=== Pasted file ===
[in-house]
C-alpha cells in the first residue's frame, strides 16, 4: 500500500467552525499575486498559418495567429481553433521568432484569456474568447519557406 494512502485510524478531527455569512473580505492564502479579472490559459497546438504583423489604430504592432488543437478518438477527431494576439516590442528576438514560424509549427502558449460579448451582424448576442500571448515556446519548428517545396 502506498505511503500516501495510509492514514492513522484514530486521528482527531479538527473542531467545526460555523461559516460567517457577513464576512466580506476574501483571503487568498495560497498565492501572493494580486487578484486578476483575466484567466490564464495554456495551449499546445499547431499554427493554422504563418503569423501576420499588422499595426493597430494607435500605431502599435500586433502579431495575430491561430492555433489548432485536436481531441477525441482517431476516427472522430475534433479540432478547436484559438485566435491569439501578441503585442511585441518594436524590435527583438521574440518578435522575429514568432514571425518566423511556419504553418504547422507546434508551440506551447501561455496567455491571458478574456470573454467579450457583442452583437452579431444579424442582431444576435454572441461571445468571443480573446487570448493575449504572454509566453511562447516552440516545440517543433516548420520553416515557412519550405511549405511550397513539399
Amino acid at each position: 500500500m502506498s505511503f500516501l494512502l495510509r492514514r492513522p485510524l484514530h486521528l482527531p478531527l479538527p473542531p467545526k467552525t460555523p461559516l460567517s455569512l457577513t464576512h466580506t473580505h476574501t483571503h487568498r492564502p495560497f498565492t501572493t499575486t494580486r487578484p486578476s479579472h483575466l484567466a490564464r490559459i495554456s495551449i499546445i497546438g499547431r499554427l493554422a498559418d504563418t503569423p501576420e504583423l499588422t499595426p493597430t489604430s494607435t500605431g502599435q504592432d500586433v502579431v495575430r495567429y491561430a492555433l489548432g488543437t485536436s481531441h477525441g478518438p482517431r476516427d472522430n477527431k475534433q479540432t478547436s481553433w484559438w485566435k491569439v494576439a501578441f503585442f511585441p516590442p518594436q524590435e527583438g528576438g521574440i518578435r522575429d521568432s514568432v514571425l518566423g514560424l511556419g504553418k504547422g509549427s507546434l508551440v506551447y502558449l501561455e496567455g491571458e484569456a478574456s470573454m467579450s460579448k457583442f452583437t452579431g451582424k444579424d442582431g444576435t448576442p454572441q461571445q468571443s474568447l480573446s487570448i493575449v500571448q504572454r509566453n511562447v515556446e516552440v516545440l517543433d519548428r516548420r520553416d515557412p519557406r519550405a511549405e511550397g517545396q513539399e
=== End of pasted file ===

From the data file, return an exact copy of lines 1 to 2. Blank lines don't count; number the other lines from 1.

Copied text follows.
[in-house]
C-alpha cells in the first residue's frame, strides 16, 4: 500500500467552525499575486498559418495567429481553433521568432484569456474568447519557406 494512502485510524478531527455569512473580505492564502479579472490559459497546438504583423489604430504592432488543437478518438477527431494576439516590442528576438514560424509549427502558449460579448451582424448576442500571448515556446519548428517545396 502506498505511503500516501495510509492514514492513522484514530486521528482527531479538527473542531467545526460555523461559516460567517457577513464576512466580506476574501483571503487568498495560497498565492501572493494580486487578484486578476483575466484567466490564464495554456495551449499546445499547431499554427493554422504563418503569423501576420499588422499595426493597430494607435500605431502599435500586433502579431495575430491561430492555433489548432485536436481531441477525441482517431476516427472522430475534433479540432478547436484559438485566435491569439501578441503585442511585441518594436524590435527583438521574440518578435522575429514568432514571425518566423511556419504553418504547422507546434508551440506551447501561455496567455491571458478574456470573454467579450457583442452583437452579431444579424442582431444576435454572441461571445468571443480573446487570448493575449504572454509566453511562447516552440516545440517543433516548420520553416515557412519550405511549405511550397513539399